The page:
The Briefing #084

3rd July 2019Posted by: Stephen O'Malley

The DataPOWA view on the most important talking points in the worlds of sport sponsorship and digital.


The International Olympic Committee (IOC) has announced a 12-year partnership with Coca-Cola and Chinese dairy producer Mengniu.

The deal is thought to be worth around US$3 billion and will last through to the 2032 Olympic Games. It means that Coke’s association with the Olympics now stretches across 104 years and represents another move into the Asian market for the IOC.

“This long-term agreement is another demonstration of the relevance and stability of the Olympic Games in these times of uncertainty,” said IOC president Thomas Bach.

“Having our longest-standing partner, Coca-Cola, an iconic American brand, together with a young Chinese company, Mengniu, joining hands under the roof of our Worldwide TOP programme is a great example of the unifying power of the Olympic spirit.”

Jeffrey Lu, chief executive and executive director of Mengniu added: “Membership of the TOP programme will act as a catalyst for Mengniu to grow around the world.

“This is a vital step in our international strategy, and we are honoured to have the opportunity to build the positive reputation of Chinese food and beverage brands among consumers globally.”

For more on this story, please visit Sports Pro Media


Brands and rights-holders need to stop sidelining sponsorship of women’s sports, writes Amy Fox for Mediatel.

Thanks to icons like the Williams sisters in tennis and the popularity of the Women’s World Cup, women’s sport is very much in the spotlight at the moment, but many participants still struggle to gain the kind of endorsements enjoyed by their male counterparts.

Fox argues it’s time to change that because the opportunity on offer for brands is too high to ignore. “Exact viewing habits of women’s sports are difficult to pinpoint, purely because the audience is ever-expanding.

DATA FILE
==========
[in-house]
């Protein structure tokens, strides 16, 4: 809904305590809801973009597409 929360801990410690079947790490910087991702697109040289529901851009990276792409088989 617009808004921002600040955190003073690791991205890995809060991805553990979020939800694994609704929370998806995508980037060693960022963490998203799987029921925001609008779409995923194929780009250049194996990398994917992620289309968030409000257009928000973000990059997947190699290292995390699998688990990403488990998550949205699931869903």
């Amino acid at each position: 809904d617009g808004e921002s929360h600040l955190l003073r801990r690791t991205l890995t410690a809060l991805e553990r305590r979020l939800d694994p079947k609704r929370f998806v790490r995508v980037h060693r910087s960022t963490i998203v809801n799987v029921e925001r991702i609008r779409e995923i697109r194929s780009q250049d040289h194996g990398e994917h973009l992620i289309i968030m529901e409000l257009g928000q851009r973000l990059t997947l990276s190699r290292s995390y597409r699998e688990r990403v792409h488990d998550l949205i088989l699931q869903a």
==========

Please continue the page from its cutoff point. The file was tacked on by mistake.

“Nevertheless, marketeers won’t need to tailor their campaigns to a purely female audience, and can afford to be more diverse in their approach.

“Sponsoring women’s sports allows predominantly male brands to grow their female shopper audience, and the sheer differences in the audiences of men and women’s matches can be registered simply by casting a glance over the crowds.

“High volumes of children and families nestle in to watch women play, in itself offering marketeers the opportunity to leverage their efforts by sponsoring sport with family activities, such as Centre Parks of Thorpe Park.

“Additionally, sponsoring men’s sports comes with an inordinate price tag attached, with an oversaturated market to boot. Within women’s sports, brands actually face a hotbed of opportunity to secure meaningful engagement with key consumers – rather than merely swimming amidst a sea of brand logos.”

For more on this story, please visit Mediatel


Major League Baseball’s UK managing director Charlie Hill has said that the sport’s recent London Series was a learning exercise that will inform future strategic decision-making beyond the United States.

The New York Yankees and Boston Red Sox brought their famous rivalry to the capital on 29th and 30th June for a two-game series that was attended by thousands and broadcast on the BBC and BT Sport.

MLB is now in analytical mode, exploring what they can learn from the series and how they can use it to keep the sport growing overseas.

“We’ve learned through a couple of years of piloting different international initiatives this is the best way to open up our sport to new people,” says Hill.

“It’ll be interesting not just what the flat number is, but where those people come from, which elements of the games they enjoy, how long they watch for.

“Rather than setting hard targets, we are capturing as much data as we can to try and educate ourselves on where we are currently and where we think we should be in 12 months’ time, two years and really build from there.”

For more on this story, please visit The Drum


Bayern Munich are reportedly looking to sue BMW after a sponsorship agreement between the two broke down.

Newspaper Frankfurter Allgemeine Zeitung states that the Bundesliga side want between €10 million and €20 million over what is seen as a ‘breach of trust’.

Earlier in the year, it was revealed that BMW had signed a memorandum of understanding with Bayern over a ten-year partnership that would begin in 2025, when the club’s current deal with automotive partner Audi expires.

However, it is reported that the agreement hit roadblocks when BMW allegedly asked Bayern to cut their ties with Audi early, rather than wait for the deal to expire in 2025.

Bayern’s Audi deal is now set to continue, though nothing is confirmed yet and no details are currently known.

For more on this story, please visit SportsProMedia


THE HARVARD GAZETTE: One thing to change: Anecdotes aren’t data

STYLIST: Why isn’t there a women’s equivalent of the Tour de France?

SPORTS PRO MEDIA: Barcelona show off new home kit in Roblox gaming deal

BLEACHER REPORT: Liverpool Preseason Summer Tour Matches Coming to B/R Live and TNT

SPORTS PRO MEDIA: Report: Formula E to make first profit in 2020